Roofing is an overwhelmingly male occupation. Contractor or crew, the guys who work in roofing are just that: guys.
Women in roofing are so rare they’re almost non-existent. Informal surveys done by the National Roofing Contractors Association (NRCA) found that less than 10 percent of roofing employees are women. National construction statistics, which include roofing in the building occupations category, also put the number of hard-hatted women at less than 10 percent.
But the number of women in roofing is increasing, and through organizations such as National Women in Roofing (NWIR), which boasts more than 1,000 members, they are finding their voice. From running the manufacturing plants to managing the business offices to owning their own roofing companies, women are gradually becoming more visible — and more valuable — in the industry.
Like their male counterparts, women in the field come from different backgrounds and bring a wide range of goals and ambitions.
Here are a few of the women who are breaking the glass ceiling in roofing and the advice they have for those who follow in their footsteps:
Plant manager, Atlas Roofing
Missy Miller grew up around construction supplies.
“My dad had a hardware and lumber company growing up (in Florence, AL),” she says. “I actually remember running across the tops of the Atlas shingles he stored under his sheds when I was little.”
Her other influences include her coaches — “I played a lot of sports growing up and have always thrived in team and individual competition,” she says — and her grandfather, a former chemical engineer for the TVA who always tried to help her with her homework.
In college, she studied chemical engineering because she always did well in science and math.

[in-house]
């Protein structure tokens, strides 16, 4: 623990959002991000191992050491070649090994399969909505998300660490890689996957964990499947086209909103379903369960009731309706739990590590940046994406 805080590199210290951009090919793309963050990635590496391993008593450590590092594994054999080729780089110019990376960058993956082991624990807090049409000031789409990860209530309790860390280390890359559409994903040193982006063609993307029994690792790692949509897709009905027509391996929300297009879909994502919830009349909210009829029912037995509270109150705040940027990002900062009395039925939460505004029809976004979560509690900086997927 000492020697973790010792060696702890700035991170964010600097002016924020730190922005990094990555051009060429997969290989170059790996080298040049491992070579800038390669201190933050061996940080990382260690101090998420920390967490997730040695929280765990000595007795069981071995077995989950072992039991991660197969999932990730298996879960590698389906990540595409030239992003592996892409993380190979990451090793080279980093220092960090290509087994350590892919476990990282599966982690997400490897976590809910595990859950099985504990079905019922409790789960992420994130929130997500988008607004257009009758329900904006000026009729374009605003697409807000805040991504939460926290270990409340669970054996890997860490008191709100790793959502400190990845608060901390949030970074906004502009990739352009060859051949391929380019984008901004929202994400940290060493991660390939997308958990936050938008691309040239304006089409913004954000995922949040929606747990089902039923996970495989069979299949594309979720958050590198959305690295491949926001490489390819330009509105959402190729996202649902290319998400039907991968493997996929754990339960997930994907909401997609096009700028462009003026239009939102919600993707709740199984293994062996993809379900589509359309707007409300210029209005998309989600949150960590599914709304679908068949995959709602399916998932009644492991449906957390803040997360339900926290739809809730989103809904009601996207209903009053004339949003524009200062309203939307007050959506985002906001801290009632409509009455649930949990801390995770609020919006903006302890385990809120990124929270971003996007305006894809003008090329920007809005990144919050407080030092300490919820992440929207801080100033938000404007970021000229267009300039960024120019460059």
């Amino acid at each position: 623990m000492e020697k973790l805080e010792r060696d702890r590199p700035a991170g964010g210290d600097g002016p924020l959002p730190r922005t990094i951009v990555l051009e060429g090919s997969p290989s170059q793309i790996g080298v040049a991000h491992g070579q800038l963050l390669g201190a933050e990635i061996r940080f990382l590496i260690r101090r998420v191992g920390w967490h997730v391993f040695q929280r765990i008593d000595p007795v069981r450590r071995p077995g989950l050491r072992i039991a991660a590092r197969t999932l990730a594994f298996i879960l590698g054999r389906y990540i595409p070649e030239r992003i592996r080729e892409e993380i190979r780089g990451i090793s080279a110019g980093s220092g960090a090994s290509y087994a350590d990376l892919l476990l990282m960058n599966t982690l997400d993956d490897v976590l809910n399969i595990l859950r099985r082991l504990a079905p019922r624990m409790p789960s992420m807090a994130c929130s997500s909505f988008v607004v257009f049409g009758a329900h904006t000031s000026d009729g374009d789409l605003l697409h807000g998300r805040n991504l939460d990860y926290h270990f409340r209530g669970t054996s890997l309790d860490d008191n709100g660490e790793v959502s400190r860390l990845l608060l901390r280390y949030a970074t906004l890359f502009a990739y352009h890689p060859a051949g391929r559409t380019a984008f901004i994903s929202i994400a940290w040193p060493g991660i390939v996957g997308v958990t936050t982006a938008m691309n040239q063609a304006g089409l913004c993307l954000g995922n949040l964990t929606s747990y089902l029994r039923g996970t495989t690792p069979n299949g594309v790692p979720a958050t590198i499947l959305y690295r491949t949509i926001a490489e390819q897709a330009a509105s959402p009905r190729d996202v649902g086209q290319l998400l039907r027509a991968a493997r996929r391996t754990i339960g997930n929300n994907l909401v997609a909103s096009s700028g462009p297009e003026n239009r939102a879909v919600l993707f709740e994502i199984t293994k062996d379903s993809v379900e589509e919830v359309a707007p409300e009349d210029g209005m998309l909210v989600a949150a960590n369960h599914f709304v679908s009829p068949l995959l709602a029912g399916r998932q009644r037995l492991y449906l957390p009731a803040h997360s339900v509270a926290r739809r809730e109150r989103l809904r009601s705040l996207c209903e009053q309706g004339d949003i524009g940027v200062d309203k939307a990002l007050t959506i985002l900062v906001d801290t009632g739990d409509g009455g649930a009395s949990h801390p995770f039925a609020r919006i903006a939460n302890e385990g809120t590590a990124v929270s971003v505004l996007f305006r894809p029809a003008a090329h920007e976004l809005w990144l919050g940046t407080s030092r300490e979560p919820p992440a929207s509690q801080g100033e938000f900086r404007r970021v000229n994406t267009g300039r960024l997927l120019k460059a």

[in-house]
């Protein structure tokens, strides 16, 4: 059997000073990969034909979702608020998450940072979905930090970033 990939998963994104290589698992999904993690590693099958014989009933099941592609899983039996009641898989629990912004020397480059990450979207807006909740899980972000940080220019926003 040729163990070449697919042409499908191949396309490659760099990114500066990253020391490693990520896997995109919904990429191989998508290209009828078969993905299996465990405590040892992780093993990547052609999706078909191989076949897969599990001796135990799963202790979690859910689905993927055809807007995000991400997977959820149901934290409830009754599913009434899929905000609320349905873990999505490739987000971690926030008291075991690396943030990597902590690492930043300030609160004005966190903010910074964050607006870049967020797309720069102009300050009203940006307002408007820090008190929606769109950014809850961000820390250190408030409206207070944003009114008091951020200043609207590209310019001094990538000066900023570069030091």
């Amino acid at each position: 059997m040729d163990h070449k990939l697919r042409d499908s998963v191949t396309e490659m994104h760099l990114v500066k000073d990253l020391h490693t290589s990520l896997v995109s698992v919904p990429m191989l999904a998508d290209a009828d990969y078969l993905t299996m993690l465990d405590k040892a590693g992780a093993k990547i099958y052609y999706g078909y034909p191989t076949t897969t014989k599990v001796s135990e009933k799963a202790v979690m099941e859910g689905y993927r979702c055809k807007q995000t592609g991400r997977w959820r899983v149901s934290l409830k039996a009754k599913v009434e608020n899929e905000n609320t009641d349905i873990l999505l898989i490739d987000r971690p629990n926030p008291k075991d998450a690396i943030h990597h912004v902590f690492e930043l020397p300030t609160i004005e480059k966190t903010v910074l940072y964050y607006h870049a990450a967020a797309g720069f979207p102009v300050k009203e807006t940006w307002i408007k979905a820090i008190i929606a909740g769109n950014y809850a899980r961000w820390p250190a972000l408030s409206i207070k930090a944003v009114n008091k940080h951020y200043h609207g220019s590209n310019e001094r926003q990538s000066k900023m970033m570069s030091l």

“I wanted to do something challenging in school, so I chose chemical engineering from the beginning,” she explains. “I remember my sister trying to talk me out of it, but for some reason I had made my mind up.”
Miller, who has been with Atlas since June 2014, began her career at a company that made fabrics for automobile seats and decorative upholstery. She moved on to a sheetrock plant and then to Saint-Gobain, the world’s largest building materials company, where she was a quality manager and later a quality and process engineer for its glass mat operations. Glass mat is a primary component of asphalt shingles and Atlas was one of her customers.
“Just about every manufacturing process has a chemical component,” explains Miller, whose specialty is process engineering, or finding ways to improve the manufacturing process.
At Atlas, she directs the operation of the plant with an eye toward making quality products in the most cost-effective way possible.
For Miller, who went into manufacturing immediately after college, dealing with the guys was difficult. She soon learned to adjust.
“I had to learn to take emotion out of the equation and stick to the facts and data,” she says.
“I believe that women have a harder time gaining credibility, whether real or imagined. I’ve worked in places where women were treated as inferior and where women were treated as equals. It’s hard for me personally, as I still feel like I have to prove myself sometimes, but I am very blessed to work with the group I do now. Atlas has been nothing but supportive, and that’s been invaluable to me.”
Figuring out how to stand toe to toe with the guys is crucial for women who want a successful career in a male-dominated field. Knowing their worth and contribution to the company are equally important.
“Learn where you can contribute and make a difference,” Miller advises women coming up on the manufacturing side. “It wasn’t until about four years into being a manufacturing engineer that I learned I could really save the company a lot of money and I was good at the process details. I was able to gain confidence and step into new roles and thrive. Don’t be afraid to speak up, and also ask a lot of questions.”